Climate Change
Planetary Security Initiative
France, climate change key defence feature
© Public Domain 2017 Joe deSousa/wikimedia [CC0 1.0]

Initiated in 2015, the French Ministry for the Armed Forces organized the first international conference “Defence and climate: what are the stakes?”. Since then, the Ministry has been constantly adapting and developing its capacity of anticipation.

In October 2017, France identifies climate change as a key feature of the strategic environment. In its Strategic Review of Defence and National Security climate change is taken to increase the unpredictability and pose new forms of risks and threats. Now, the French Ministry of Defence published an official document of how climate change impacts on its work and what this means for France.

According to the French Ministry of Defence, climate change, combined with other political, economic, demographic and social factors, is degrading human security and global stability. It undermines the resilience of the most fragile states, whose populations are the first victims and are thus likely to favour the emergence of conflicts or crises. Environmental degradation poses a challenge to armed forces with regard to their operational adaptation and capacity.

Video: What is France’s view on climate security? – Interview with François Gemenne (adelphi)

France is directly exposed, on both its mainland and overseas territories: new health risks such as infectious diseases spread by tiger mosquitoes, security of critical infrastructures, particularly coastal ones, and increased need for surveillance of maritime areas, especially marine protected areas. The intensification of extreme weather events also amplifies the number and severity of humanitarian crises, requiring a greater mobilization of military forces, in support of the civil security forces.

At the international level, the action of the French armed forces is part of a logic of solidarity and prevention. Indeed, responsible for the world’s second economic exclusive zone, France contributes to disaster management operations on all oceans  and dedicates a significant military effort to protect marine ecosystems. These issues could lead to a change in the distribution of the missions and intervention capabilities of the armed forces.

Finally, the scale of territorial location and the level of resources consumption (energy in particular) of the French Ministry for the Armed Forces impose a specific responsibility on it to reduce its ecological footprint.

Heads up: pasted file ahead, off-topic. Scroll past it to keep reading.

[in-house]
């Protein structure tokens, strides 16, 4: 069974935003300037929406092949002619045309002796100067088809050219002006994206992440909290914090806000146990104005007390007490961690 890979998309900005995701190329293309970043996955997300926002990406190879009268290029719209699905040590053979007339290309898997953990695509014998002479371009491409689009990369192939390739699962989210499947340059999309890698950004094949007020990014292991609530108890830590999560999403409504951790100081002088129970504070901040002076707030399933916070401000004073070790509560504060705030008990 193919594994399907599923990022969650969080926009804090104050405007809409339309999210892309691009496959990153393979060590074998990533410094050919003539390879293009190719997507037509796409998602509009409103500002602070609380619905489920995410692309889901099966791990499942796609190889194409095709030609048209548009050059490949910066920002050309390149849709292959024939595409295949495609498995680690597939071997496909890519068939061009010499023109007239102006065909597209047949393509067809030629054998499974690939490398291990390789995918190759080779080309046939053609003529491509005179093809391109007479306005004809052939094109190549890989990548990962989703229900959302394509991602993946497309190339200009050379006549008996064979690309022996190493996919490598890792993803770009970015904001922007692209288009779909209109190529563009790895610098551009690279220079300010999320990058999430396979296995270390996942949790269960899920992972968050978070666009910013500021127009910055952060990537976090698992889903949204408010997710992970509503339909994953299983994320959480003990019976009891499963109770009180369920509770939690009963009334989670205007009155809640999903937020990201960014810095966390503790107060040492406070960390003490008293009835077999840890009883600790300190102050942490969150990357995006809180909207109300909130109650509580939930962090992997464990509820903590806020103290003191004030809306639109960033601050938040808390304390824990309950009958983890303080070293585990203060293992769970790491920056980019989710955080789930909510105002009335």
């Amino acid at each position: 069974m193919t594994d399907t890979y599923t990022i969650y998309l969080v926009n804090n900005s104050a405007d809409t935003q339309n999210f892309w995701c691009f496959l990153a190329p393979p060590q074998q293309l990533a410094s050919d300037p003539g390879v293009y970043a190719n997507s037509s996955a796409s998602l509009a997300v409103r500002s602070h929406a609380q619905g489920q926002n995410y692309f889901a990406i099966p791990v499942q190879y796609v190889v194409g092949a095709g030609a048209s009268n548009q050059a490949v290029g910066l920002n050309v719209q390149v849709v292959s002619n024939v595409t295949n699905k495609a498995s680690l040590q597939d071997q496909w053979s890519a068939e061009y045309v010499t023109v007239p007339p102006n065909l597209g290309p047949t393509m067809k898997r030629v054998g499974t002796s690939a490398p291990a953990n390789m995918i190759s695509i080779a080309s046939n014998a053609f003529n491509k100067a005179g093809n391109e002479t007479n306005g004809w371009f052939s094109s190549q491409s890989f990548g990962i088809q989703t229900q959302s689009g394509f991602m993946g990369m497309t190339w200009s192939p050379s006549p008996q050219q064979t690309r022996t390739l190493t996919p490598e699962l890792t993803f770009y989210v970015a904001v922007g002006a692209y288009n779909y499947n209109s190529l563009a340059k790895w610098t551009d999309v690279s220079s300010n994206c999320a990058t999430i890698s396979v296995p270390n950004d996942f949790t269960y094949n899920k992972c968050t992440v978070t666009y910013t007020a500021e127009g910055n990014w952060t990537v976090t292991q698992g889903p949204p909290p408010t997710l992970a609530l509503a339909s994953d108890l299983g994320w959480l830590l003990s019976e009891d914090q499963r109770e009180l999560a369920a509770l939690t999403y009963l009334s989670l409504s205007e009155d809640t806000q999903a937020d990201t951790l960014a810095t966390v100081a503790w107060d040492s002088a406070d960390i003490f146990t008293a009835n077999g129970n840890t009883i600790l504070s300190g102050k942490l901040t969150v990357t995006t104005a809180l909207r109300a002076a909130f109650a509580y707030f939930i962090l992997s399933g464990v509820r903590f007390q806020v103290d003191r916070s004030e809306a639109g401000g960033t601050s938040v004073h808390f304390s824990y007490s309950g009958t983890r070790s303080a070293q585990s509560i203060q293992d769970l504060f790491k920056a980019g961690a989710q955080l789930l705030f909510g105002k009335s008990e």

For more detailed information please look here.


[This article originally appeared on]


Climate security risks are, by all interpretations, a global threat. But when it comes to setting a political climate security agenda, a handful of countries stand out. In an interview with Climate Diplomacy, Michaela Spaeth, Director for Energy and Climate Policy at the German Federal Foreign Office, highlights some of Germany’s goals and challenges in forwarding the issue during its 2019-20 membership in the UN Security Council.

Adaptation & Resilience
Climate Change
Conflict Transformation
Sub-Saharan Africa
Planetary Security Initiative

The Planetary Security Conference 2019, which concluded on 20 February, saw a number of workshops being held on the Sahel region and specifically Mali, one of the Conference’s three spotlight regions. These workshops examined the region’s climate-water-security risks as well as the #doable actions and solutions to address these issues.

Biodiversity & Livelihoods
Climate Change
Global Issues
UN Environment

Peatlands cover about 3% of the Earth’s land area, store huge amounts of carbon, and provide habitats for diverse flora and fauna. The recent UN Environment Assembly in Nairobi, Kenya, has adopted its first ever resolution on peatlands. A groundbreaking step!

Climate Change
Frédéric Simon for Euractiv, Climate Home News

The European Commission, backed by 11 EU member states, refused to sign a declaration on “sustainable and smart gas infrastructure” tabled by the Romanian Presidency earlier this week because the text wasn’t ambitious enough on climate change, Euractiv has learned.